In Washington foreign policy circles, the eruption of a geopolitical crisis anywhere on earth is portrayed as the product of U.S. disengagement. But not all of the world’s problems are America’s to solve, and the renewed fighting between Azerbaijan and Armenia is a case in point.

President Donald Trump has expressed a desire to “see if we can stop it.” He’s likely to do more harm than good.

The Caucasian neighbors have been in locked in a territorial dispute since Armenians took control of the Nagorno-Karabakh region and some surrounding districts from Azerbaijan after the collapse of the Soviet Union. They fought a bloody war in 1992-1994, and clashed briefly in 2016. Skirmishes resumed in July, and another war now looms.

Azerbaijan is being egged on by Turkey’s President Recep Tayyip Erdogan. The sizable — and influential — Armenian American community would welcome Trump’s intervention.

But there are no pressing U.S. interests at stake in the Caucasus. And previous American efforts at mediation don’t allow for any optimism that Trump might succeed this time. In 1997, the U.S. became co-chair of the “Minsk Group” of countries that have been trying to resolve the dispute. Although this was during the zenith of American power and prestige, these efforts, which included the personal interjection of President Bill Clinton, came to naught.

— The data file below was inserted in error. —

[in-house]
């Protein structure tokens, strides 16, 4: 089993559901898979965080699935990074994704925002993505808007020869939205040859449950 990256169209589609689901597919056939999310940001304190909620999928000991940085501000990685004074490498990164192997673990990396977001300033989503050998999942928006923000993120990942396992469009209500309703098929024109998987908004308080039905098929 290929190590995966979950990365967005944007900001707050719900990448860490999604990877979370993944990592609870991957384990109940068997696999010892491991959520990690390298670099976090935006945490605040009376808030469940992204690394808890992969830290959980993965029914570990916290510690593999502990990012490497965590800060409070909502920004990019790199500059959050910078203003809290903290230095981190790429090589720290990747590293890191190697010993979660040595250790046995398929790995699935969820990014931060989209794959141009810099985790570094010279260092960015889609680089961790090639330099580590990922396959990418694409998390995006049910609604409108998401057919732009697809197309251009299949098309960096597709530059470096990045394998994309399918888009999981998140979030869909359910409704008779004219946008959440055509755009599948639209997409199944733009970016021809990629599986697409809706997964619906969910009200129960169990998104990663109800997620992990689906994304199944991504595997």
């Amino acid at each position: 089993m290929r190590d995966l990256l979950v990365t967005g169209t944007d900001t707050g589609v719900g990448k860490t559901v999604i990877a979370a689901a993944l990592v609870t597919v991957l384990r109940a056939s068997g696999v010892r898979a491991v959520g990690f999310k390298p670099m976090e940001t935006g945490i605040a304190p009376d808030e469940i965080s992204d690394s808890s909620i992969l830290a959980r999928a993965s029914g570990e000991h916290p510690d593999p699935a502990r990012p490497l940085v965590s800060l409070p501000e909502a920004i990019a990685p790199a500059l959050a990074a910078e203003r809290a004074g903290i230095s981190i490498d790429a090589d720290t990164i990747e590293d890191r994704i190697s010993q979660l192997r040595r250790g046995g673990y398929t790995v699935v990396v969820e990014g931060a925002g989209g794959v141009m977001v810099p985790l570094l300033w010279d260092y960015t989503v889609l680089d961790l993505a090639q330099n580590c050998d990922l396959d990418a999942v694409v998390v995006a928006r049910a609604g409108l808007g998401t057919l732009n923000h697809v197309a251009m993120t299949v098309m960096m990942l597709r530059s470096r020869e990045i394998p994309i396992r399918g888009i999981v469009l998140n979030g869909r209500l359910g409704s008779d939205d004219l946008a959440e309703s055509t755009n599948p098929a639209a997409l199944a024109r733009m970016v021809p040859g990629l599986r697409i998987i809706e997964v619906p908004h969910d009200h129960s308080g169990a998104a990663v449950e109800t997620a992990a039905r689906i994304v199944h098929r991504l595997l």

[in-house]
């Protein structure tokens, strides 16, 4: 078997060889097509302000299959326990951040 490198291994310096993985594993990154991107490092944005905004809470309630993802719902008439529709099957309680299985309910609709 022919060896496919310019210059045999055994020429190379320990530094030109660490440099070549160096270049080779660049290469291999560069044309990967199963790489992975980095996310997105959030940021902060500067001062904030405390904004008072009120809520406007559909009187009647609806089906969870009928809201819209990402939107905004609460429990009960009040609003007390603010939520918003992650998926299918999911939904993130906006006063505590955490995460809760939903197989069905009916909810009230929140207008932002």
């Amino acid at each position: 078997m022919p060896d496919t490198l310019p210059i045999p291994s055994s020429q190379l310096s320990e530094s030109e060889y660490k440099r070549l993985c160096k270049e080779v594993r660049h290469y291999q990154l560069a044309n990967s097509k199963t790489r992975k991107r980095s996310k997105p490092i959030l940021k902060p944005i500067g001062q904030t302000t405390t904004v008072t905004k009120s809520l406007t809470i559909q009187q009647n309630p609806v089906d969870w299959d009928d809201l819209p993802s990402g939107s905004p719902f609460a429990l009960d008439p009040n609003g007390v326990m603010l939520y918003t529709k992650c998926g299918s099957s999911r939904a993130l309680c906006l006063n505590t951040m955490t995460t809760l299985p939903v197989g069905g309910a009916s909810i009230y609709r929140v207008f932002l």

Russia has had much more success in policing the Caucasus. In 1994, it was Moscow, then at its historical nadir, that persuaded both countries to accept a ceasefire. In 2016, it was Russian pressure that prevented border clashes from turning into a full-bore war. Now Moscow is once again minded to mediate, and President Vladimir Putin is in a much better position than Trump to talk his Armenian and Azeri counterparts back from the brink. In geopolitical matters, proximity can count as much as power, and Russia has far closer cultural and political ties to the former Soviet states. As a vital trading partner and major arms supplier to both, moreover, Moscow has interests at stake and leverage to apply.

There may still be a substantive supporting role for the U.S. to play within the Minsk Group. The American imprimatur on the group’s various peace plans provides both sides with the reassurance that they won’t be railroaded by the Russians. Another such proposal must now be produced, requiring protracted negotiations about Nagorno-Karabakh’s future. If the group can use the ongoing clashes to push through a plan for a peacekeeping force in the disputed territories, that would be a significant breakthrough.

The U.S. should stand ready provide counsel in this effort and, if it comes to that, humanitarian assistance. An American vote — or veto — may be necessary if the dispute is again brought to the United Nations.

Beyond that, a more assertive U.S. presence is unlikely to help matters. Trump has not shown the attentiveness necessary for substantive geopolitical deal-making, and his administration would be more likely to complicate this dispute than to resolve it. Washington should let Moscow lead the way.

— Tribune News Service

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